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Co-ops: A Key Part of Rural America

What is a Co-op?

Co-ops are producer- and user-owned businesses that are controlled by -- and operate for the benefit of -- their members, rather than outside investors. The co-op business model is highly flexible and can address a wide variety of needs. Farmer-owned co-ops help producer-members market and process their crops and livestock, and secure needed production supplies and services. Consumer-owned rural utility co-ops provide electrical power and telecommunications services. Financial co-ops provide credit and financial services. Other co-ops operate food stores, hardware, and building supply businesses, and provide education, daycare and health services, among many other things. Please see our Co-ops 101 Booklet (PDF, 5.25 MB) for a more in-depth discussion about what co-ops are.

How Does USDA Help Co-ops?

USDA has long been the leading advocate for cooperatives in rural America. The goal of the Cooperative Programs of USDA Rural Development is to promote understanding and use of the cooperative form of business. This is accomplished through education (including a large library of co-op publications), research and statistics, and technical assistance. We also administer programs that provide financial support to co-ops. Please visit the Co-ops Programs website for a more in-depth discussion about USDA's Cooperative Programs. You may also visit the Rural Utilities Service webpage for more information about the Rural Utilities Program of USDA Rural Development and the services it provides to utility co-ops.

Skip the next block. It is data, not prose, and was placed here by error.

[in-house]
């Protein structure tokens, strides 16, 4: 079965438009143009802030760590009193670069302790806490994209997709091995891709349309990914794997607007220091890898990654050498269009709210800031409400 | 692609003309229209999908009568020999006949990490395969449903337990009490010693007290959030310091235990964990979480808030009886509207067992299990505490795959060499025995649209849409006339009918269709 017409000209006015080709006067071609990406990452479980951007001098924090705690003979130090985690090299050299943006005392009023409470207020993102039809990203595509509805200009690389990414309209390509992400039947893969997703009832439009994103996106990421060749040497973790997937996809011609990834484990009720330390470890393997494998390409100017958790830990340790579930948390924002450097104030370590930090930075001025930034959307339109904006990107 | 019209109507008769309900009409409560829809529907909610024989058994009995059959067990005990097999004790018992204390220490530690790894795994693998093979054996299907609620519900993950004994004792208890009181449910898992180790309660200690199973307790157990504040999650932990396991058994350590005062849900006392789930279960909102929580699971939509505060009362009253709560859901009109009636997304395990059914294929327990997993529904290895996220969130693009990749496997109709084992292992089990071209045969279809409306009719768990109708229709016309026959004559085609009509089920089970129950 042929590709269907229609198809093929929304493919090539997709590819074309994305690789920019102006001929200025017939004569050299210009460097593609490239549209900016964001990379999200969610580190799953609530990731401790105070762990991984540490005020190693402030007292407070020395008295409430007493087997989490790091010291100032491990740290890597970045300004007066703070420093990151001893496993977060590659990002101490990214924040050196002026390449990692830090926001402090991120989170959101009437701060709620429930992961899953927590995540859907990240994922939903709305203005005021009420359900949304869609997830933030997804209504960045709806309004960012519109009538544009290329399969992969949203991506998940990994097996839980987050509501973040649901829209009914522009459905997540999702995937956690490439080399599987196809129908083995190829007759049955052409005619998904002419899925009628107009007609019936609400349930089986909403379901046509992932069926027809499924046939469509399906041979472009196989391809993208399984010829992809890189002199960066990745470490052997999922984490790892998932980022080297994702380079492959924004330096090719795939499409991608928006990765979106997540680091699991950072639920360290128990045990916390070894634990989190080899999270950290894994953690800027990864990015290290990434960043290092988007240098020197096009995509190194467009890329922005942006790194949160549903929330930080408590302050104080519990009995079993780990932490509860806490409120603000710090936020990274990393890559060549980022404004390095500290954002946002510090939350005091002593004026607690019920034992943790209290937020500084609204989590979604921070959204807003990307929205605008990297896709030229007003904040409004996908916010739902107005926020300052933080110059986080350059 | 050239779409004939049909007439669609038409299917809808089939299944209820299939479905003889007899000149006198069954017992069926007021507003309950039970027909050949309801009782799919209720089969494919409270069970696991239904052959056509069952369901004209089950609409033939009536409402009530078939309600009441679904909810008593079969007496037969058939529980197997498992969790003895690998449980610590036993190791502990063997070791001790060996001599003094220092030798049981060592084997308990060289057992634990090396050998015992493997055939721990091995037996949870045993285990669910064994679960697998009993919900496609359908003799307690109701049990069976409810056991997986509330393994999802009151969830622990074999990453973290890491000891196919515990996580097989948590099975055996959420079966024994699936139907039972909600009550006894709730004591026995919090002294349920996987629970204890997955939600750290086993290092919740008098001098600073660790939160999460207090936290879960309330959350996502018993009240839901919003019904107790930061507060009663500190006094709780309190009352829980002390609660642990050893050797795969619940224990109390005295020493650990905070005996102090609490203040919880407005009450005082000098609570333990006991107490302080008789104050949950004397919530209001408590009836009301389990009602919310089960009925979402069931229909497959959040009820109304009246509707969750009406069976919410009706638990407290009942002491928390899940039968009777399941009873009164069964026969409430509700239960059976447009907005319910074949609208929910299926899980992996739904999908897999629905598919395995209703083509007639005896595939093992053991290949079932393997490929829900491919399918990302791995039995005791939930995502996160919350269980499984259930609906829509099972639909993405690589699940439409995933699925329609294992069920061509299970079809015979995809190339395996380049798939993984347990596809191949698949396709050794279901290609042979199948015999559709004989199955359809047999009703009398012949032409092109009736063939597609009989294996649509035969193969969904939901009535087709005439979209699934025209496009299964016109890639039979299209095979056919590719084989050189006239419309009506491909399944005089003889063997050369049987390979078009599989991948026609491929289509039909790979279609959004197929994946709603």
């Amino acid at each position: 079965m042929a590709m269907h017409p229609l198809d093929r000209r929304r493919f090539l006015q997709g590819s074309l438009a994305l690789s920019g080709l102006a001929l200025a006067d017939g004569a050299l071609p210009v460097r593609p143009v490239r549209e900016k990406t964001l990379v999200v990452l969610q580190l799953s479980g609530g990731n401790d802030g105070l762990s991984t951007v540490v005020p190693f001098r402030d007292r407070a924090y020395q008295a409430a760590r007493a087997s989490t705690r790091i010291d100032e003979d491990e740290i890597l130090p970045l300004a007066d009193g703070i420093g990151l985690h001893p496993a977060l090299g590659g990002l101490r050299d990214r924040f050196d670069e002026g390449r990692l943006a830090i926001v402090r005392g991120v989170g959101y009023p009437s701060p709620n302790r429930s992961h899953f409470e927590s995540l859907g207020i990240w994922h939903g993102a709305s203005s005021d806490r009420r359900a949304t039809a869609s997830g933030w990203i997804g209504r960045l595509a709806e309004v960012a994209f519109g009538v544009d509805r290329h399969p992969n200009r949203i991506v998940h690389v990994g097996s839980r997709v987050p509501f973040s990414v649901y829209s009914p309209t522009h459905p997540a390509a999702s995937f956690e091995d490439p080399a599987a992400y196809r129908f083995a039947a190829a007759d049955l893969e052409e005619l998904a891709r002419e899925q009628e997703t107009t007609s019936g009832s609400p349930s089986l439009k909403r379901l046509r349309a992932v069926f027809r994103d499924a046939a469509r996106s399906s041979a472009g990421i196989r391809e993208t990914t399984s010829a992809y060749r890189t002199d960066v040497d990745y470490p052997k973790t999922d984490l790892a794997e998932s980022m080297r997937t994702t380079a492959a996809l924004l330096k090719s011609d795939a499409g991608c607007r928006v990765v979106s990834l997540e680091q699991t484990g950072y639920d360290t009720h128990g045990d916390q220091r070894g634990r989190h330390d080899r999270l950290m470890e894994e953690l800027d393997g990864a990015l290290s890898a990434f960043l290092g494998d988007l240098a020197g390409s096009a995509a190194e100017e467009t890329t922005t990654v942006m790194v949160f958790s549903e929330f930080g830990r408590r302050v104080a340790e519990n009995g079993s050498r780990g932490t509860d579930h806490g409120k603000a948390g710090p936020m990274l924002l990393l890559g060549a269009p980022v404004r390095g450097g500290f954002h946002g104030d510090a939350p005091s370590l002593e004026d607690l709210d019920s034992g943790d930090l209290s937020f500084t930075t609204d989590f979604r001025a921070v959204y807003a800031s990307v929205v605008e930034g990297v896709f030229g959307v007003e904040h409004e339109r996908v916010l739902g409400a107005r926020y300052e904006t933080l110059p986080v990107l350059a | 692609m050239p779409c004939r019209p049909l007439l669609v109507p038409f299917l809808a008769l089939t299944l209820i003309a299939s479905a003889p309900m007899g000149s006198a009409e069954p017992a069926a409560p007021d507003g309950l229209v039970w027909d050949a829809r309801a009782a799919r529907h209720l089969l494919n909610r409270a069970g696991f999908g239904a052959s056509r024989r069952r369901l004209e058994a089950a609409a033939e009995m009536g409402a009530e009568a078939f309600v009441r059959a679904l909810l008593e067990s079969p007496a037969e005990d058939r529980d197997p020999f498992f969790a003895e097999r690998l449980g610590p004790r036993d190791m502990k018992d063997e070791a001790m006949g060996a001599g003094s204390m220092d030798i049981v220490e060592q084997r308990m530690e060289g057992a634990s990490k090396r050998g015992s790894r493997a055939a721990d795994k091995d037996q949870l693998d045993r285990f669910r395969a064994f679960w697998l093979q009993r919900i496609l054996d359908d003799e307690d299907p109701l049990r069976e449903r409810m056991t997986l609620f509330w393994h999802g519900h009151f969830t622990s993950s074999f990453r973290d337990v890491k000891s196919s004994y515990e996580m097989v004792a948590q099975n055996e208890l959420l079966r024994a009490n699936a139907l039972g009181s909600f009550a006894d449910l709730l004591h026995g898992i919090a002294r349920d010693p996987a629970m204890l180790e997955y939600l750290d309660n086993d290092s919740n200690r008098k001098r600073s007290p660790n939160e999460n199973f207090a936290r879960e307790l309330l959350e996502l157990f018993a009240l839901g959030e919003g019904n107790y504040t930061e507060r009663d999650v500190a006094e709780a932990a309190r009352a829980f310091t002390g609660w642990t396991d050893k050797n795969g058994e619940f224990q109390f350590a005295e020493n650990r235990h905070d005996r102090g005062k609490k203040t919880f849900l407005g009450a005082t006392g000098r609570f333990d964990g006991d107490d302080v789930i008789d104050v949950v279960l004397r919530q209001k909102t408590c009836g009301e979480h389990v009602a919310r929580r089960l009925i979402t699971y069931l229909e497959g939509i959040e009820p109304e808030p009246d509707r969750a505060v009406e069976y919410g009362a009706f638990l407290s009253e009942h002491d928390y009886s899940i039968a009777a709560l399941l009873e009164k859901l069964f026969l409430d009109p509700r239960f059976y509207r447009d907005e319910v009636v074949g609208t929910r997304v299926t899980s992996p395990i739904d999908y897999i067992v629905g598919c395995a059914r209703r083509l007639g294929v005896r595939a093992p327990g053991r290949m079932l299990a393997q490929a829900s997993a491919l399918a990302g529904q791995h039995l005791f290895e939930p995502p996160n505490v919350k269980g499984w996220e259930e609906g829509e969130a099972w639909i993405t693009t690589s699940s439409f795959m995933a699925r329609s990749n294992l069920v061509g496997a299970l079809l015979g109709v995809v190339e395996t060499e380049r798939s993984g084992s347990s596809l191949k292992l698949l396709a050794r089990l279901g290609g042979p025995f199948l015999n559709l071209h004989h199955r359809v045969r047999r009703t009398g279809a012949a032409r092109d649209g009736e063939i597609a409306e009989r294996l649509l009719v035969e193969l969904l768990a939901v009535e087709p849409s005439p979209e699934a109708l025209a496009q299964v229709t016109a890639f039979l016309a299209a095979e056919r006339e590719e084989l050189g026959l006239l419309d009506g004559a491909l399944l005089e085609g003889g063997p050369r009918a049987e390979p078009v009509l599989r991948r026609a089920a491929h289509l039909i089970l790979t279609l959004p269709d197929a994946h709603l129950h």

Some other USDA agencies also have programs that help cooperatives, including the Agricultural Marketing Service (AMS) and the Cooperative State Research, Education and Extension Service which is now known as the National Institute of Food and Agriculture (NIFA).

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